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Molecular messages
Jack W. Szostak
n this age of genome sequencing, the idea
that biopolymer sequences are a type of
molecularly coded information is well
established. We are all familiar with the idea
that it is the sequence of the nucleotides or
amino acids that make up DNA, RNA or protein molecules that determine their structure
and function. But the recent deluge of phylogenetic sequence data provides thousands of
examples of related but different sequences
encoding essentially identical structures and
functions. More radical are the accumulating
examples of both RNA and protein molecules
with entirely different structures but similar
biochemical functions (for example, various
structurally distinct protease enzymes have
been identified). Such examples raise important questions about the nature of the information content of biological sequences. How
best can we define and quantify the information content of biopolymer sequences?
The information content of biopolymers
is usually thought of in terms of the amount
of information required to specify a unique
sequence or structure. This viewpoint derives
from classical information theory, which
does not consider the meaning of a message,
defining the information content of a string
of symbols as simply that required to specify,
store or transmit the string. Thus, the
unannotated human genome sequence can be
encoded in a 750-megabyte file, but this could
be greatly reduced in size by the application
of standard data-compression techniques to
account for internal repetitions.
Approaches such as algorithmic complexity further define the amount of information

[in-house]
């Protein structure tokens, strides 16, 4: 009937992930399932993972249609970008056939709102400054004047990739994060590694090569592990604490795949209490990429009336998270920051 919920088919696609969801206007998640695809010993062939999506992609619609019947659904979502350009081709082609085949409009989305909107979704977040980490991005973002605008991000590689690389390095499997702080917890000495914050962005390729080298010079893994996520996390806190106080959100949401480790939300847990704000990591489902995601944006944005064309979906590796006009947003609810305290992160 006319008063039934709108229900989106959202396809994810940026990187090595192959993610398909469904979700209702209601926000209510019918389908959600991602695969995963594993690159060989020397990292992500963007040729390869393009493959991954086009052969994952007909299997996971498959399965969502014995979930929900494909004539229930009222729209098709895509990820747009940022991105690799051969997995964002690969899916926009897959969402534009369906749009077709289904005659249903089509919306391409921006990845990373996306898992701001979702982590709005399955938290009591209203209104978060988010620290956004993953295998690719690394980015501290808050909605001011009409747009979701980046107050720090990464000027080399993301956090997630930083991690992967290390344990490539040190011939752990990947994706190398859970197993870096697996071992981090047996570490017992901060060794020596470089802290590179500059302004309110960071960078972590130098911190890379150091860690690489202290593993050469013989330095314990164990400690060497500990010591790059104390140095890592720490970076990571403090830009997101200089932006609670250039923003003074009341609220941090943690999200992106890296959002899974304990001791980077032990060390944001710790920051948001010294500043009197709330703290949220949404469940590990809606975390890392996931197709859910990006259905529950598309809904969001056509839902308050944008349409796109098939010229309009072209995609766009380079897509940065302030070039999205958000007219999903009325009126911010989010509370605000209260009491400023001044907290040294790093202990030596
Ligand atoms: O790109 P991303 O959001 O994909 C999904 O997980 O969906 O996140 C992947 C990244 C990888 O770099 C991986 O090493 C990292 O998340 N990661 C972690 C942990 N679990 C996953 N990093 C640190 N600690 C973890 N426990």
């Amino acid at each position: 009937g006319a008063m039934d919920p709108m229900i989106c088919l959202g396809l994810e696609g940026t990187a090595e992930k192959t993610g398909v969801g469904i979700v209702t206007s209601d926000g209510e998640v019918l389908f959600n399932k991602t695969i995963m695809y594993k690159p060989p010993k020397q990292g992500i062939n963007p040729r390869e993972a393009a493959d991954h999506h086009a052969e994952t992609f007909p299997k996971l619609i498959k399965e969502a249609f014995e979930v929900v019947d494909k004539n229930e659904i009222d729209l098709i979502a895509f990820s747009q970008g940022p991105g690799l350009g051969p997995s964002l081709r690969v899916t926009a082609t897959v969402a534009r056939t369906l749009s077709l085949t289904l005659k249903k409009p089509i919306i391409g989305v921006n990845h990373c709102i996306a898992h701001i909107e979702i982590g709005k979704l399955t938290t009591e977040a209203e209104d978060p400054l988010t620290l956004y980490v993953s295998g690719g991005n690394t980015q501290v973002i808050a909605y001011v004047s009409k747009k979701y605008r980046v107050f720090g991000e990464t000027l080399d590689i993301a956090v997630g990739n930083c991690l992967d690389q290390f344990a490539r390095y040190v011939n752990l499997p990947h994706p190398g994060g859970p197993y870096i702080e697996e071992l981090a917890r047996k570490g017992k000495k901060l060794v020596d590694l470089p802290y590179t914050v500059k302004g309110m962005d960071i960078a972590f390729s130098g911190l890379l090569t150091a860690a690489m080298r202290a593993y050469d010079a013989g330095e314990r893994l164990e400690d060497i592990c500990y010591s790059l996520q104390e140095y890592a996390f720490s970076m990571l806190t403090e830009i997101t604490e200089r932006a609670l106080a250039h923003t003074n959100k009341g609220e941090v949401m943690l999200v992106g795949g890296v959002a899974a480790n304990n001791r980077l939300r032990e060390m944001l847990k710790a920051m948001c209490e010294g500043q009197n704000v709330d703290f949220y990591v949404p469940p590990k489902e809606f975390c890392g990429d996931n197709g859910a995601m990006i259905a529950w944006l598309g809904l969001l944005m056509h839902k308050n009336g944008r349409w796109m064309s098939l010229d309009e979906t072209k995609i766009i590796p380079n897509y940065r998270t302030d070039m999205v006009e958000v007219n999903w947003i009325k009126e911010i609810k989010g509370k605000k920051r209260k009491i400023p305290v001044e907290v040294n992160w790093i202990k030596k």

needed to specify sequences with internal
order or structure, but fail to account for
the redundancy inherent in the fact that
many related sequences are structurally and
functionally equivalent. This objection is dealt
with by physical complexity, a
rigorously defined measure
Increasing activity implies fewer sequences and
greater functional-information content.
NATURE | VOL 423 | 12 JUNE 2003 |
of the information content of such degenerate
sequences, which is based on functional
criteria and is measured by comparing
alignable sequences that encode functionally
equivalent structures. But different molecular
structures may be functionally equivalent. A
new measure of information — functional
information — is required to account for all
possible sequences that could potentially carry
out an equivalent biochemical function, independent of the structure or mechanism used.
By analogy with classical information,
functional information is simply 1log2 of
the probability that a random sequence will
encode a molecule with greater than any
given degree of function. For RNA sequences
of length n, that fraction could vary from 41n
if only a single sequence is active, to 1 if all
sequences are active. The corresponding
functional-information content would vary
from 2n (the amount needed to specify a
given random RNA sequence) to 0 bits. As an
example, the probability that a random RNA
sequence of 70 nucleotides will bind ATP with
micromolar affinity has been experimentally
determined to be about 10111. This corresponds to a functional-information content
of about 37 bits, compared with 140 bits to
specify a unique 70-mer sequence. If there
are multiple sequences with a given activity,
then the corresponding functional information will always be less than the amount of